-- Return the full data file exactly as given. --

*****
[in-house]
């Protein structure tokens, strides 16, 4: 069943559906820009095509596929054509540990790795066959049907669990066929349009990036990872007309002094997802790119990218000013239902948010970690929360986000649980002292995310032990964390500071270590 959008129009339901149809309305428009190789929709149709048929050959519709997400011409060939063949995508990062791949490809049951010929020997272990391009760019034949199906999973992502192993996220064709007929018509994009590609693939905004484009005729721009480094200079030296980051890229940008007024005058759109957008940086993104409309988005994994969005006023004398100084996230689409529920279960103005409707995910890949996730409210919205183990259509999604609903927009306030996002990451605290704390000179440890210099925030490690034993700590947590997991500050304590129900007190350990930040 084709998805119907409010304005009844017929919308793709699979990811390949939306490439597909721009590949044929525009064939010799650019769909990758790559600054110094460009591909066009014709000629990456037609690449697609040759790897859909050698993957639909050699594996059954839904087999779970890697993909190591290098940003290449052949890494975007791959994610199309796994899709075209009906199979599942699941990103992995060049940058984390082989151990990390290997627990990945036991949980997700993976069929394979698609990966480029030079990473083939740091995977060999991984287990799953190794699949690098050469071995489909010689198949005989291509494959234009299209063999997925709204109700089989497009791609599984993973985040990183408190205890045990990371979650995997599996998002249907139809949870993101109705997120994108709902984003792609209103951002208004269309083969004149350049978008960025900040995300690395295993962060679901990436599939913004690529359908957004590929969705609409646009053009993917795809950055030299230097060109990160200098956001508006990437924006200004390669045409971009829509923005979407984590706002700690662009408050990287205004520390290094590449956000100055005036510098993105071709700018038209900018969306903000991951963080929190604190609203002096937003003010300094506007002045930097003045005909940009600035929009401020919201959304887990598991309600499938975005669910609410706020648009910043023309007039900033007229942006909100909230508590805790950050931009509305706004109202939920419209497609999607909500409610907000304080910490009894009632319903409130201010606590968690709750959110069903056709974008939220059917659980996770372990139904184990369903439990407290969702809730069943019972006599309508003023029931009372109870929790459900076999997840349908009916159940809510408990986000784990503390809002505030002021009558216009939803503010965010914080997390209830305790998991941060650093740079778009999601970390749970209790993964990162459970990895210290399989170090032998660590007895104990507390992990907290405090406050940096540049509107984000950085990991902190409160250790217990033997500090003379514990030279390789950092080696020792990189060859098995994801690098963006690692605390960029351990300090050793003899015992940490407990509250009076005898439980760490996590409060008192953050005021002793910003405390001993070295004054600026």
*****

[in-house]
């Protein structure tokens, strides 16, 4: 069943559906820009095509596929054509540990790795066959049907669990066929349009990036990872007309002094997802790119990218000013239902948010970690929360986000649980002292995310032990964390500071270590 959008129009339901149809309305428009190789929709149709048929050959519709997400011409060939063949995508990062791949490809049951010929020997272990391009760019034949199906999973992502192993996220064709007929018509994009590609693939905004484009005729721009480094200079030296980051890229940008007024005058759109957008940086993104409309988005994994969005006023004398100084996230689409529920279960103005409707995910890949996730409210919205183990259509999604609903927009306030996002990451605290704390000179440890210099925030490690034993700590947590997991500050304590129900007190350990930040 084709998805119907409010304005009844017929919308793709699979990811390949939306490439597909721009590949044929525009064939010799650019769909990758790559600054110094460009591909066009014709000629990456037609690449697609040759790897859909050698993957639909050699594996059954839904087999779970890697993909190591290098940003290449052949890494975007791959994610199309796994899709075209009906199979599942699941990103992995060049940058984390082989151990990390290997627990990945036991949980997700993976069929394979698609990966480029030079990473083939740091995977060999991984287990799953190794699949690098050469071995489909010689198949005989291509494959234009299209063999997925709204109700089989497009791609599984993973985040990183408190205890045990990371979650995997599996998002249907139809949870993101109705997120994108709902984003792609209103951002208004269309083969004149350049978008960025900040995300690395295993962060679901990436599939913004690529359908957004590929969705609409646009053009993917795809950055030299230097060109990160200098956001508006990437924006200004390669045409971009829509923005979407984590706002700690662009408050990287205004520390290094590449956000100055005036510098993105071709700018038209900018969306903000991951963080929190604190609203002096937003003010300094506007002045930097003045005909940009600035929009401020919201959304887990598991309600499938975005669910609410706020648009910043023309007039900033007229942006909100909230508590805790950050931009509305706004109202939920419209497609999607909500409610907000304080910490009894009632319903409130201010606590968690709750959110069903056709974008939220059917659980996770372990139904184990369903439990407290969702809730069943019972006599309508003023029931009372109870929790459900076999997840349908009916159940809510408990986000784990503390809002505030002021009558216009939803503010965010914080997390209830305790998991941060650093740079778009999601970390749970209790993964990162459970990895210290399989170090032998660590007895104990507390992990907290405090406050940096540049509107984000950085990991902190409160250790217990033997500090003379514990030279390789950092080696020792990189060859098995994801690098963006690692605390960029351990300090050793003899015992940490407990509250009076005898439980760490996590409060008192953050005021002793910003405390001993070295004054600026």